FindLaw columnist, attorney, and author Julie Hilden discusses why, if the McCain-Feingold bill becomes law, the Supreme Court will probably uphold its "hard money" ceiling but strike down its "soft money" limitations as violating the First Amendment. Hilden argues, however, that the Court's likely contrasting treatment of "soft money" and "hard money" is illogical, given that we've seen recently how the two can easily substitute for one another. Hilden also contends that in other respects, the basic Court precedent that will probably be used to assess the constitutionality of McCain-Feingold, Buckley v. Valeo, is full of fallacies.
Monday, Apr. 16, 2001

THE PROBLEM WITH SETTING SPECIAL RULES FOR "COMMERCIAL SPEECH"
FindLaw columnist, attorney, and author Julie Hilden explores two aspects of our First Amendment tradition that are raised in the United Foods Supreme Court case to be argued this month: the imposition of separate constitutional standards for political and "commercial" speech, such as advertisements, and the right not to be forced to express or sponsor statements that one does not believe. In United Foods, a lower court upheld a mushroom producer's First Amendment right not to be forced by a statute to fund an industry-wide advertising campaign with which it did not agree. If the Supreme Court affirms the decision -- as, Hilden argues, it should -- it will have taken another step towards destroying the distinction between commercial speech and political speech.
Monday, Apr. 02, 2001

WHY AN UPCOMING SUPREME COURT CASE MAY PUSH "ADULT" SPEECH OUT OF NEIGHBORHOODS AND ONTO THE INTERNET
FindLaw columnist, attorney, and author Julie Hilden discusses the Alameda Books case, which the Supreme Court recently announced that it would hear. Alameda Books raises the issue of the constitutionality of Los Angeles's regulation of businesses that combine adult stores with adult video arcades. Hilden argues that the Los Angeles regulation -- and the case, in which the Court will likely give the regulation its blessing -- are part of a growing legal trend by which adult businesses are strictly regulated in the real world, but little-regulated online. The logical consequence of the difference between the online and offline legal regimes, Hilden contends,will be to drive more adult businesses online -- a development that may dismay protective parents and civil libertarians alike.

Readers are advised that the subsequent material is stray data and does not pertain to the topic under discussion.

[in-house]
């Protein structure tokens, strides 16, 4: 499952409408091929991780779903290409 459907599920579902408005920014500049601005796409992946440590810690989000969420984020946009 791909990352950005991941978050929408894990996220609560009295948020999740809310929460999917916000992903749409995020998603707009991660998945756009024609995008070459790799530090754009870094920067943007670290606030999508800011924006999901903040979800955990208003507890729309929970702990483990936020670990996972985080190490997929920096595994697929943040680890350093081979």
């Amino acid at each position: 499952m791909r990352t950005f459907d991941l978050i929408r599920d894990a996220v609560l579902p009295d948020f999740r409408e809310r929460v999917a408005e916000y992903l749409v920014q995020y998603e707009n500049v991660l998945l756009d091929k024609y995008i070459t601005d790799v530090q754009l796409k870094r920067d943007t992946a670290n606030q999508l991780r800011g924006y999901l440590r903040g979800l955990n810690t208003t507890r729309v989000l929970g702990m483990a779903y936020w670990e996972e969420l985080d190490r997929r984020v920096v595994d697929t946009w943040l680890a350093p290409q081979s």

Monday, Mar. 19, 2001

WHY THE SUPREME COURT SHOULD HAVE TAKEN THE KU KLUX KLAN ADOPT-A-HIGHWAY CASE
FindLaw columnist, attorney, and author Julie Hilden argues that the Supreme Court should have granted review of the case as to whether Missouri can exclude the Ku Klux Klan from its Adopt-A-Highway program -- rather than denying review, as the Court did this week. Hilden contends that the case is not really about the question of whether the Klan can be penalized for its views, and exclusionary membership practices, by being denied an opportunity for volunteerism; under prior Court precedent, it cannot. What makes the case new, different, and worthy of the Court's review, Hilden argues, is the "government speech" argument it raises: the argument that highway signs honoring the Klan's volunteerism would convey a hostile message that Missouri can rightfully decide not to send.
Thursday, Mar. 08, 2001